The Following information
was obtained from the
U.S. Citizenship and Immigration Services
USCIS.gov on 10-18-2007. The
reason I added this page is because the web information has changed
In fact, when I looked up this information, I could not find where
it said "at least the third grade level" as I was looking for
the requirements to be a citizen on an ability "to read,
write, and speak English."
Note: For the record, when I looked at the web
version of the
Immigration and Nationality Act it stated "Updated Through
August 3, 2007 & Posted September, 2007."
Immigration and Nationality Act
Immigration and Nationality Act, or INA,
was created in 1952. Before the INA, a
variety of statutes governed immigration law
but were not organized in one location. The
McCarran-Walter bill of 1952, Public Law No.
82-414, collected and codified many existing
provisions and reorganized the structure of
immigration law. The Act has been amended
many times over the years, but is still the
basic body of immigration law.
The INA is divided into titles, chapters,
and sections. Although it stands alone as a
body of law, the Act is also contained in
the United States Code (U.S.C.). The code is
a collection of all the laws of the United
States. It is arranged in fifty subject
titles by general alphabetic order. Title 8
of the U.S. Code is but one of the fifty
titles and deals with "Aliens and
Nationality". When browsing the INA or other
statutes you will often see reference to the
U.S. Code citation. For example, Section 208
of the INA deals with asylum, and is also
contained in 8 U.S.C. 1158. Although it is
correct to refer to a specific section by
either its INA citation or its U.S. code,
the INA citation is more commonly used.
Immigration and Nationality Act on their
All persons born or naturalized in
the United States, and subject to the jurisdiction
thereof, are citizens of the United States
and of the state wherein they reside.
No state shall make or enforce any law which
shall abridge the privileges or immunities
of citizens of the United States; nor shall
any state deprive any person of life, liberty,
or property, without due process of law;
nor deny to any person within its jurisdiction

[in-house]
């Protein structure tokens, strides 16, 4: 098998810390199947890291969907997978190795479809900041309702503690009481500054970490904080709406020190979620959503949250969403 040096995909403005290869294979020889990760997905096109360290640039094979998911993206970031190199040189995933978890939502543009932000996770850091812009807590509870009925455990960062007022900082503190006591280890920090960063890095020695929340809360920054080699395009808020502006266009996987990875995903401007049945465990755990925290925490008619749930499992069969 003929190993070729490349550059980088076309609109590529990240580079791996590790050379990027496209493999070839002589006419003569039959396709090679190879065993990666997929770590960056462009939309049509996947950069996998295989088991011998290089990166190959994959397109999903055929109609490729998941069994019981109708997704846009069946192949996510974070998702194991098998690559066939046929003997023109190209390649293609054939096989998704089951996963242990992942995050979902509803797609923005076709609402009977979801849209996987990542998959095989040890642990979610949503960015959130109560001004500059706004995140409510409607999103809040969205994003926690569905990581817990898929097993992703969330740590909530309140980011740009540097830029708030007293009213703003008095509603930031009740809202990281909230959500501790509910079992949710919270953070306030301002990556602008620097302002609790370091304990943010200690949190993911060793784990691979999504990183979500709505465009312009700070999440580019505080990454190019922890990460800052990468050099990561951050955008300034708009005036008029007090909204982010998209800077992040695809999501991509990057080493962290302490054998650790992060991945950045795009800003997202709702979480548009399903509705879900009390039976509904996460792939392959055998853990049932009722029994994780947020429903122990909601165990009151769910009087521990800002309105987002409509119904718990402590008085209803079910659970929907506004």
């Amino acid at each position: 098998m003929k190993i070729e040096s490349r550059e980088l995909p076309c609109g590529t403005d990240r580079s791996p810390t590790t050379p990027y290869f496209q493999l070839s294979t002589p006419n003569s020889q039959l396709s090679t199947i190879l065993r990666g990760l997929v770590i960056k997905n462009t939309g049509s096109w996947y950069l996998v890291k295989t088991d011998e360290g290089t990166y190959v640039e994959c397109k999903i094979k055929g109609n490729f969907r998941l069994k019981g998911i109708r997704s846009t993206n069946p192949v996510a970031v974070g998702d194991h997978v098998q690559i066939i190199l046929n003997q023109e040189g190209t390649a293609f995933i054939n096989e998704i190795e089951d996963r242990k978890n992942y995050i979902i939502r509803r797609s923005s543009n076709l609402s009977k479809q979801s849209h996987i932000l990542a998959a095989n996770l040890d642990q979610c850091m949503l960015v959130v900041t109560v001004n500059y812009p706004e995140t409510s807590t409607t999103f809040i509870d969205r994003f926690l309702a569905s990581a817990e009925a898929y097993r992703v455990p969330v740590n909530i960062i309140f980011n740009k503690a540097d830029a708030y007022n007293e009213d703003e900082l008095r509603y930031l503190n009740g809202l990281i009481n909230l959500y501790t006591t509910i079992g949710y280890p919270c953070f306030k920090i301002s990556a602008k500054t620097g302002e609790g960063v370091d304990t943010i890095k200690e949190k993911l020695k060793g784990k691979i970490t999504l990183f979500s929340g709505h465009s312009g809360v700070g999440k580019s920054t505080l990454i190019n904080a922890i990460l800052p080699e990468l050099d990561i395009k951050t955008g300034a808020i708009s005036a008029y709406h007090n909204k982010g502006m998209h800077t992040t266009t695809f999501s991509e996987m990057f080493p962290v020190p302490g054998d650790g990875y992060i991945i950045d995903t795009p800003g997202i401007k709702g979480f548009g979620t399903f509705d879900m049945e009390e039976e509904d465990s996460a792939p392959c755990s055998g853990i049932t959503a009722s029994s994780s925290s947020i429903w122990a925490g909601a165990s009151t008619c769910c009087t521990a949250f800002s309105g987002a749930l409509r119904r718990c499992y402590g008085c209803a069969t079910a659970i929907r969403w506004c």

the equal protection of the laws. -
XIV Amendment to the U.S. Constitution
Citizenship is one of the most coveted gifts
that the U.S. government can bestow, and the
most important immigration benefit that
USCIS can grant. Most people become
U.S. citizens in one of two ways:
- By birth, either within the territory
of the United States or to U.S. citizen
- By Naturalization.
In addition, in 2000, Congress passed the
Child Citizenship Act (CCA), which allows any
child under the age of 18 who is adopted by
a U.S. citizen and immigrates to the United
States to acquire immediate citizenship.
This channel of
USCIS.gov will give you information on the
various paths to citizenship.
This page was be found on 10-15-2007
Naturalization is the process by which U.S.
citizenship is conferred upon a foreign
citizen or national after he or she fulfills
the requirements established by Congress in
the Immigration and Nationality Act (INA).
The general requirements for administrative
a period of continuous
residence and physical presence in the
residence in a
particular USCIS District prior to
an ability to read,
write, and speak English;
a knowledge and
understanding of U.S. history and
good moral character;
attachment to the
principles of the U.S. Constitution;
toward the United States.
Note: Recent changes
in immigration law and USCIS procedures now
make it easier for U.S. military personnel
to naturalize (see Naturalization
Information for Military Personnel).
All naturalization applicants must
demonstrate good moral character,
attachment, and favorable disposition. The
other naturalization requirements may be
modified or waived for certain applicants,
such as spouses of U.S. citizens. Applicants
should review the materials listed under
"Related Links" and carefully read the N-400
application instructions before applying.
This page can be found at
Citizenship of Children
The 14th Amendment of the U.S. Constitution
guarantees citizenship at birth to almost
all individuals born in the United States or
in U.S. jurisdictions, according to the
principle of jus soli. Certain
individuals born in the United States, such
as children of foreign heads of state or
children of foreign diplomats, do not obtain
U.S. citizenship under jus soli.
Certain individuals born outside of the
United States are born citizens because of
their parents, according to the principle of
jus sanguinis (which holds that the
country of citizenship of a child is the
same as that of his / her parents). The U.S.
Congress is responsible for enacting laws
that determine how citizenship is conveyed
by a U.S. citizen parent or parents
according to the principle of jus
sanguinis. These laws are contained in
the Immigration and Nationality Act.
In addition, Each year, many people adopt
children from outside the U.S. The Child
Citizenship Act of 2000 (CCA) grants those
children the ability to automatically become
U.S. citizens when they immigrate to the